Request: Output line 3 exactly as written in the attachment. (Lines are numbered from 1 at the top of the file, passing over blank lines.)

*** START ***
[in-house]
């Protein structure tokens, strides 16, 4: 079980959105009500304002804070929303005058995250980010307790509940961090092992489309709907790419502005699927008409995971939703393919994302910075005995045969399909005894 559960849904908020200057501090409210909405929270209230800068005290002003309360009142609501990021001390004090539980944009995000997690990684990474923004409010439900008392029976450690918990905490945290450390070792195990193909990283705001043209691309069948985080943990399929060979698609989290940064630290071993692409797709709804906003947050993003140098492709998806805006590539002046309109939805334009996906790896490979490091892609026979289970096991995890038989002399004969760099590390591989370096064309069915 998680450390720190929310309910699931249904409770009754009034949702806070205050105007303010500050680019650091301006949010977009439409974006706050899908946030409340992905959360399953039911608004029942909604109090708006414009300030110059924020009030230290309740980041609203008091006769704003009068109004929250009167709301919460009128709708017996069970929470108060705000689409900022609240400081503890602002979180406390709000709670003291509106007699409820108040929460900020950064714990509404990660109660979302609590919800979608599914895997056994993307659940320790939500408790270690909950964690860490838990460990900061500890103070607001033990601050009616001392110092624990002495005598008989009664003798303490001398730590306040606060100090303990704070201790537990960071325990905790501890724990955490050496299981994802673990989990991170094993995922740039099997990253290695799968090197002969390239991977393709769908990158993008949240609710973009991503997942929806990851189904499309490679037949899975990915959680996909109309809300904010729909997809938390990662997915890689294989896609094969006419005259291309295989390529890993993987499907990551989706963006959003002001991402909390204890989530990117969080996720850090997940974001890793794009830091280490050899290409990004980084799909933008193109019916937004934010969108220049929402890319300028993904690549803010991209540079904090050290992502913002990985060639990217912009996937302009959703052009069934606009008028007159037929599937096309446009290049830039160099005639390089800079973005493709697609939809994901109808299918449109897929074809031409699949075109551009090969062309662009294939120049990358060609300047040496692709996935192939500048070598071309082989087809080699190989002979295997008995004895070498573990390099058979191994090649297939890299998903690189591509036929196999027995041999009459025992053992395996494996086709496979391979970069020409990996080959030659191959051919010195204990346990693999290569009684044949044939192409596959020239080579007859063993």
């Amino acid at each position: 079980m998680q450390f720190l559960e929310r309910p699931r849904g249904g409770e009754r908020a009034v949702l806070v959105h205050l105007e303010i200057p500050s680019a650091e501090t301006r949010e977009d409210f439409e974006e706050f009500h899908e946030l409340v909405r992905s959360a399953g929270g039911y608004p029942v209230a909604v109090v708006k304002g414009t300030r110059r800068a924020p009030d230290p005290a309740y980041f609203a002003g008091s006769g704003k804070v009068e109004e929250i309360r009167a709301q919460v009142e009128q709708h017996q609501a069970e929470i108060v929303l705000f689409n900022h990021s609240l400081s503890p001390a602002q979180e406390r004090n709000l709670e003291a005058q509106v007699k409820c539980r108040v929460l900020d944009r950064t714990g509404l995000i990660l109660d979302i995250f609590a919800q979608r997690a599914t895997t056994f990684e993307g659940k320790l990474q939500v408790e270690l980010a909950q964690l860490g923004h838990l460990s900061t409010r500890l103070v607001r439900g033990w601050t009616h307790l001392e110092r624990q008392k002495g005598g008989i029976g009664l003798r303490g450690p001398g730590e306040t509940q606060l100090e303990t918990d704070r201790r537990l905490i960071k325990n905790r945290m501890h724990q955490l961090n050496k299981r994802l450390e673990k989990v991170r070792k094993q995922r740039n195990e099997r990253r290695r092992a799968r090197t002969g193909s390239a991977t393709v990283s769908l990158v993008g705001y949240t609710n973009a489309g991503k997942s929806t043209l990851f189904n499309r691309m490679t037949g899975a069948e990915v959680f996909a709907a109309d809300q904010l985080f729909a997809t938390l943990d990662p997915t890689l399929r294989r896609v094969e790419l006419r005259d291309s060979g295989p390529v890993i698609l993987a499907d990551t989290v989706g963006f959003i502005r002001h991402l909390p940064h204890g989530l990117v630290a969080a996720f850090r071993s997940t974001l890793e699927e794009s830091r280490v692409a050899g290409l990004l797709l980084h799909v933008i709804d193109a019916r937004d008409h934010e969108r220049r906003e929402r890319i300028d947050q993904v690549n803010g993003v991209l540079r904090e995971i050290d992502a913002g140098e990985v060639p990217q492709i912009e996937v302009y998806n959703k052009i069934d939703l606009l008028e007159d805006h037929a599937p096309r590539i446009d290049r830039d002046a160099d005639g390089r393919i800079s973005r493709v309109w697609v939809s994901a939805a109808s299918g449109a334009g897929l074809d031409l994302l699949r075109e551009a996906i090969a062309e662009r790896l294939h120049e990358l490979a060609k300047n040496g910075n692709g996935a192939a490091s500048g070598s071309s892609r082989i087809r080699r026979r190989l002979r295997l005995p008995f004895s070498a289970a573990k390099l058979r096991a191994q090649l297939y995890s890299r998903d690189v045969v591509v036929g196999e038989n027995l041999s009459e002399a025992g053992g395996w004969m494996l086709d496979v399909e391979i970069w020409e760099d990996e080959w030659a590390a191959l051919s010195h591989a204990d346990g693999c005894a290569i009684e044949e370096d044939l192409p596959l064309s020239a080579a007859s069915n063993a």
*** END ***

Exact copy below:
């Amino acid at each position: 079980m998680q450390f720190l559960e929310r309910p699931r849904g249904g409770e009754r908020a009034v949702l806070v959105h205050l105007e303010i200057p500050s680019a650091e501090t301006r949010e977009d409210f439409e974006e706050f009500h899908e946030l409340v909405r992905s959360a399953g929270g039911y608004p029942v209230a909604v109090v708006k304002g414009t300030r110059r800068a924020p009030d230290p005290a309740y980041f609203a002003g008091s006769g704003k804070v009068e109004e929250i309360r009167a709301q919460v009142e009128q709708h017996q609501a069970e929470i108060v929303l705000f689409n900022h990021s609240l400081s503890p001390a602002q979180e406390r004090n709000l709670e003291a005058q509106v007699k409820c539980r108040v929460l900020d944009r950064t714990g509404l995000i990660l109660d979302i995250f609590a919800q979608r997690a599914t895997t056994f990684e993307g659940k320790l990474q939500v408790e270690l980010a909950q964690l860490g923004h838990l460990s900061t409010r500890l103070v607001r439900g033990w601050t009616h307790l001392e110092r624990q008392k002495g005598g008989i029976g009664l003798r303490g450690p001398g730590e306040t509940q606060l100090e303990t918990d704070r201790r537990l905490i960071k325990n905790r945290m501890h724990q955490l961090n050496k299981r994802l450390e673990k989990v991170r070792k094993q995922r740039n195990e099997r990253r290695r092992a799968r090197t002969g193909s390239a991977t393709v990283s769908l990158v993008g705001y949240t609710n973009a489309g991503k997942s929806t043209l990851f189904n499309r691309m490679t037949g899975a069948e990915v959680f996909a709907a109309d809300q904010l985080f729909a997809t938390l943990d990662p997915t890689l399929r294989r896609v094969e790419l006419r005259d291309s060979g295989p390529v890993i698609l993987a499907d990551t989290v989706g963006f959003i502005r002001h991402l909390p940064h204890g989530l990117v630290a969080a996720f850090r071993s997940t974001l890793e699927e794009s830091r280490v692409a050899g290409l990004l797709l980084h799909v933008i709804d193109a019916r937004d008409h934010e969108r220049r906003e929402r890319i300028d947050q993904v690549n803010g993003v991209l540079r904090e995971i050290d992502a913002g140098e990985v060639p990217q492709i912009e996937v302009y998806n959703k052009i069934d939703l606009l008028e007159d805006h037929a599937p096309r590539i446009d290049r830039d002046a160099d005639g390089r393919i800079s973005r493709v309109w697609v939809s994901a939805a109808s299918g449109a334009g897929l074809d031409l994302l699949r075109e551009a996906i090969a062309e662009r790896l294939h120049e990358l490979a060609k300047n040496g910075n692709g996935a192939a490091s500048g070598s071309s892609r082989i087809r080699r026979r190989l002979r295997l005995p008995f004895s070498a289970a573990k390099l058979r096991a191994q090649l297939y995890s890299r998903d690189v045969v591509v036929g196999e038989n027995l041999s009459e002399a025992g053992g395996w004969m494996l086709d496979v399909e391979i970069w020409e760099d990996e080959w030659a590390a191959l051919s010195h591989a204990d346990g693999c005894a290569i009684e044949e370096d044939l192409p596959l064309s020239a080579a007859s069915n063993a």